What a Half-Marathon Taught Me About Writing

I recently finished my very first half-marathon, the San Jose Rock n Roll half marathon to be exact. I had a great time. They had bands playing at every mile, local high school cheerleading squads were there to cheer us on, and tons of bystanders held up signs and cheered as we passed. That’s not to say that at mile 9, I wasn’t thinking, why am I doing this? My legs hurt, my calf muscles were exhausted, and the sun was shining down, and a water station seemed so far away. Much like writing, running is a long process. It takes months to train and the increments are slow. And most days I wake up and think I don’t want to run today. Substitute the word “run” with the word “writing” and I think that’s how most writers feel.

This is what I learned through the course of training for 5 months for a half-marathon:
1) Take it slow. With running, the best way to make progress is slowly. The same with writing. You can’t run a marathon by running 10 miles every day. Your muscles would break down. You’d get sick of running after 2 days. You can’t finish a novel in a day. Okay, you could try, but if you really want to get it done, take it slow. So if I write a few pages or even a page, that’s progress.
2) Have a support team. My running friends always congratulated me every step of the way from the first time I ran 10 miles to the moment I crossed the finish line. Running and writing can be very isolating but with a good support team to keep you going, you can get through any hurdle.
3) Not every mile is going to be great just as not every page is going to be great. I had my bad running days just as I have my bad writing days. As long as I accept that, then I keep going.
4) Show up. Get up, lace on the shoes, drink some water, and run. If you don’t show up to run, you’re not going to get very far. Same with writing. The idea of writing is far more enticing than the actual writing process. Show up to the page and get it done.
5) Keep a schedule. I used a training schedule from MarathonRookie.com. I posted the schedule on my fridge and every run I did, I’d give myself a star sticker. Sound childish? I felt accomplished. If I didn’t have a schedule, I’d probably never run. It’s exactly what I do with my writing. Make a fake deadline and give myself set days to accomplish something. People often ask me, “How did you write a novel?” The only magic formula I have is a schedule/calendar. I’d write down the days I’d be writing — realistically — and kept up those dates with myself.

And most importantly, reward yourself for a job well done. Post-race, I’m rewarding myself with a massage. After completing my manuscript, I took myself out to lunch. And if you need, I have some extra star stickers for when you finish.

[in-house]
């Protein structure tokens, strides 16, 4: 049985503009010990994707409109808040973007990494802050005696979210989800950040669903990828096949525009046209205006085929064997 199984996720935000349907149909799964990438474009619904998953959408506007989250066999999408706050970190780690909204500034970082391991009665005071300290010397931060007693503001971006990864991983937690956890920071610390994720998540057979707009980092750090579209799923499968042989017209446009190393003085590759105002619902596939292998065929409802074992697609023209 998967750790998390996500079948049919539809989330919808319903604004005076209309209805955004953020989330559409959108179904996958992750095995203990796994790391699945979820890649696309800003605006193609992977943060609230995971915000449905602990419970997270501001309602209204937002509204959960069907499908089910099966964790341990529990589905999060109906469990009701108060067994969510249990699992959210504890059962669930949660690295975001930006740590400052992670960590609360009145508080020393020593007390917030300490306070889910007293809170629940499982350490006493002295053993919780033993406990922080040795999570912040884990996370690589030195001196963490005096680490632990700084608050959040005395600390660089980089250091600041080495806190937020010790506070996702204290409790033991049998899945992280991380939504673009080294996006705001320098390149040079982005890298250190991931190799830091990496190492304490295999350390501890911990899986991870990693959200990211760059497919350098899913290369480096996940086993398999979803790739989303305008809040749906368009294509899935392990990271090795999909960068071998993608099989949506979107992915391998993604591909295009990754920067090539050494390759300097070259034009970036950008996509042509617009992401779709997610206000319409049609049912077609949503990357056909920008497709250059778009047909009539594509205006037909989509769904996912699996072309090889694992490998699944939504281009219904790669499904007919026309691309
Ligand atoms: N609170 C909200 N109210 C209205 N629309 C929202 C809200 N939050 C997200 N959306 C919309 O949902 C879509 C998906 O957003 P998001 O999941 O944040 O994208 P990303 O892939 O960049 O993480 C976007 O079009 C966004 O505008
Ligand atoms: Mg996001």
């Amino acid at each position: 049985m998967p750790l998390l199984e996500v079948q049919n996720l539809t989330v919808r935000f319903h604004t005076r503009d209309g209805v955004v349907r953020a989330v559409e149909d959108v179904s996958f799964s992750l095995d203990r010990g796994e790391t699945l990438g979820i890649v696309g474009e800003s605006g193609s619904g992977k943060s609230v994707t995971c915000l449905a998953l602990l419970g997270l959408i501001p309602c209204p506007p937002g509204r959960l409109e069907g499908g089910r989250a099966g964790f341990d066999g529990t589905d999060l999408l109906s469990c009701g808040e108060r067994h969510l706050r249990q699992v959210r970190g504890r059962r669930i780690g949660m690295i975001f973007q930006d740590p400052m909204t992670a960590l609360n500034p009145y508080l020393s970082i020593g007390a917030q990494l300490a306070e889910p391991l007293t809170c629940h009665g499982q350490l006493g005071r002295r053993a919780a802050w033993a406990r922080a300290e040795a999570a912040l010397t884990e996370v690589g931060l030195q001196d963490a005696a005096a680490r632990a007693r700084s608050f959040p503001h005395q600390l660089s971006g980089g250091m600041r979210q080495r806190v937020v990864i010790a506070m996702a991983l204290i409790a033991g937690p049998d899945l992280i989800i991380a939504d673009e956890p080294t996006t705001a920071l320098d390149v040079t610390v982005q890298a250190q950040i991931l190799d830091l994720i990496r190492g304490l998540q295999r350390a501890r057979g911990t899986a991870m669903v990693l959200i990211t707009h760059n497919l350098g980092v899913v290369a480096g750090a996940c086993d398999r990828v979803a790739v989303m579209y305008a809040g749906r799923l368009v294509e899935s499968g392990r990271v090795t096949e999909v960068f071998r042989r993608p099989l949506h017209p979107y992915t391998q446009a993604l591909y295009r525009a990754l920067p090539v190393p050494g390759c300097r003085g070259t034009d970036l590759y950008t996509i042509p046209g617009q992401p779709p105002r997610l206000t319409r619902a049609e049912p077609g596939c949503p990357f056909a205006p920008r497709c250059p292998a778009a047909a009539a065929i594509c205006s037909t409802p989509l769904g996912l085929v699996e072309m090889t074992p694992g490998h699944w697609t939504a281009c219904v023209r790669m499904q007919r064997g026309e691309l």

7 Comments on “What a Half-Marathon Taught Me About Writing

  1. Great column! And yes, the idea of writing is always more appealing than actually writing. Thankfully, “having written” feels even better still, so that helps me to power thru and actually write.

    Congrats again on finishing both the half-marathon and the manuscript!

  2. Congratulations Jenn! I am SOOOO proud of you! You have accomplished so much in both your writing and your running and so much more! Way to go girl. You inspire me every day so keep it up! BIG Hug to you!

  3. Great post! Very true. A writing schedule is important to have. But you go to be flexible should things come up, and I would say don’t self-punish if you don’t keep up with schedule, it never helps.

    Btw, I have some good news for you! Your guest post has been in my top posts ever since you visited my blog and there is a link to it coming from one of the artist residencies that you mentioned, I think it was the one that you went to. Centrum.

    Here’s the incoming link:
    http://www.centrum.org/residencies/2010/09/part-of-the-mix-applying-to-artist-residencies.html

    I wonder if there is anyway to ask them to put a direct link to your blog as well in that post that they put up there.

    Congrats!

    • Ollin, thanks for your comment. Flexibility is a good point!

      Very cool about the link on Centrum! I had no idea that they were using it on their site. Thanks so much for directing me to it!

  4. Hi! What a great post and very relatable!

    I’m an aspiring writer and I ran my first marathon on October 16th in Baltimore. Very true points! I’m going to bookmark this and keep it as a reminder that writing is very much like running a marathon. I did that and now I can do this (writing). I just have to showup, lace up, look to my support team and take it slow!

    • Hi Veronica! Thanks for reading my post. Congrats on running your very first marathon! An amazing achievement. I recently cheered on a friend who ran the NYC marathon and I was amazed at the dedication of those runners. Just like writing, running is a constant mental battle. Every mile ran is a mile earned, I think. It’s so challenging and yet so rewarding.

      Definitely keep writing. And keep running. You can do it!

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